S4:E1 | 4.9.2020

Atomic Peanuts and Gamma Grapefruit

Is the possibility of an “Atomic Garden of Eden” worth the nuclear gamble?

About this Episode

In 1927, more than 50 years before the first GMO crop hit the market, a scientist named Louis Stadler shot X-rays at barley. The result was a random mutation—a change in the color of the plant. While not particularly useful, it showed that with radiation, scientists could roll the genetic dice, press fast-forward on natural selection, and with enough rolls, maybe even uncover something new- a useful mutant. The Atomic Age would inspire a generation of scientists to blast crops with Cobalt-60 radiation. Even civilians got in on the action. But today, this type of breeding is all but forgotten. Is the possibility of an “Atomic Garden of Eden” worth the nuclear gamble?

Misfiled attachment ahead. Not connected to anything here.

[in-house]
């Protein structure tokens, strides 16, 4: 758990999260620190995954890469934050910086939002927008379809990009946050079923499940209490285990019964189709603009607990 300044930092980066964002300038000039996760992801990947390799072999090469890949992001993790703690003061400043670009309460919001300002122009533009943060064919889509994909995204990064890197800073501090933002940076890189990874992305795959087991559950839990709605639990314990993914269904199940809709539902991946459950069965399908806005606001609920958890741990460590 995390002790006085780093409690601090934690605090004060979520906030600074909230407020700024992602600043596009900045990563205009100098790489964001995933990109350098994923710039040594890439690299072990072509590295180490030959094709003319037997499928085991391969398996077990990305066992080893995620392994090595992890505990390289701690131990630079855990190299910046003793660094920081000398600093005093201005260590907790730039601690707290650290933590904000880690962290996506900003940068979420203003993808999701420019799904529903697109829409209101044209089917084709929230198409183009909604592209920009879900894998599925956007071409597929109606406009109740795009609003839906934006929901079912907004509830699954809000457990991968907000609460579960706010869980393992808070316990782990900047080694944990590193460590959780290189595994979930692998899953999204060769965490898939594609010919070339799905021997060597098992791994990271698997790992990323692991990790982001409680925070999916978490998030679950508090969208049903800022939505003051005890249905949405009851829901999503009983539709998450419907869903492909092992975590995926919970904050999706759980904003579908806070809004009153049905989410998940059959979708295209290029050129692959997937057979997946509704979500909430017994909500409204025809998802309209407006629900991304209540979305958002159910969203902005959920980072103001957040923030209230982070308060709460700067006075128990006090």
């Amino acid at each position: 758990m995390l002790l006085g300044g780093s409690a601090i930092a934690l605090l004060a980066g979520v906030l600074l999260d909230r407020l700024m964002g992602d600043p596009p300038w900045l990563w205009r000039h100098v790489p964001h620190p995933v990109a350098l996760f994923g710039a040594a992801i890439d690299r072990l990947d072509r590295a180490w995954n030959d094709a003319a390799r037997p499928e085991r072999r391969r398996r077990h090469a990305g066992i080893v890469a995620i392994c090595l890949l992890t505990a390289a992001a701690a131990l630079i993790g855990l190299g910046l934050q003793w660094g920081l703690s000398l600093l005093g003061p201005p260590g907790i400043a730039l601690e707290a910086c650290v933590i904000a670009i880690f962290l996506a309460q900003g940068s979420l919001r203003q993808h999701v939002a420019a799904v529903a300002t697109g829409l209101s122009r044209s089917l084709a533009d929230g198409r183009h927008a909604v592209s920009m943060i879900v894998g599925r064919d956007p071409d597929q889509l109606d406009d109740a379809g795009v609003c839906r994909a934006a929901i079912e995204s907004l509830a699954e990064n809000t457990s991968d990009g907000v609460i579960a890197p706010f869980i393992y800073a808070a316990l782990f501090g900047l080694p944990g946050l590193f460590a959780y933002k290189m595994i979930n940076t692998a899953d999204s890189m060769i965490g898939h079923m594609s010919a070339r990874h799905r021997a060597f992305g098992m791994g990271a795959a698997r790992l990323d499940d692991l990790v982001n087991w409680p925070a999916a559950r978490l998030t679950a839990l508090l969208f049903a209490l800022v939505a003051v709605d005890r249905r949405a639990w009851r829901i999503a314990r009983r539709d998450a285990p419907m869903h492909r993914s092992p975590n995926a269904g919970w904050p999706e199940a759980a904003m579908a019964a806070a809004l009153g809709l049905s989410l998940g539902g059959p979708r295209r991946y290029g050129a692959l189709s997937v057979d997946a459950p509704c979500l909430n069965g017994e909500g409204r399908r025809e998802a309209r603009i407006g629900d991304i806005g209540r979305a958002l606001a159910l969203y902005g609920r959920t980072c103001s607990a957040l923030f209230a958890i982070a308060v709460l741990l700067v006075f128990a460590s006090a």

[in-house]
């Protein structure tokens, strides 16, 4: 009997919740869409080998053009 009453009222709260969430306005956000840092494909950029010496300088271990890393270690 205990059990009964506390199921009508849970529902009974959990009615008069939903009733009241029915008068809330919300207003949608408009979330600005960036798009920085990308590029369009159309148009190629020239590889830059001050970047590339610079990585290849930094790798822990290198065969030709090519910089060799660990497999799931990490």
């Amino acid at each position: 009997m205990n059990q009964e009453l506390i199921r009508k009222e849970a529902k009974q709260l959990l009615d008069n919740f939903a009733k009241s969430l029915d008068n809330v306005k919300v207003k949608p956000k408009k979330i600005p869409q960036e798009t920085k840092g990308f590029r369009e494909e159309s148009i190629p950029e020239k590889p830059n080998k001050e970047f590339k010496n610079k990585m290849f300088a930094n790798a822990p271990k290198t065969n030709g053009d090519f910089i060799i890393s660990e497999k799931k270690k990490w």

This story was originally reported for Eaten Magazine. It’s a new gorgeous print magazine that focuses on all-things food history. You can find it at eatenmagazine.com.

About the Reporter

Stefanie Robey is a producer at Maryland Public Television. Her stories about the state’s food production systems have taken her to more than 100 farms and ag-related businesses. In addition to her work with MPT, she’s a contributor to the food history magazine Eaten.

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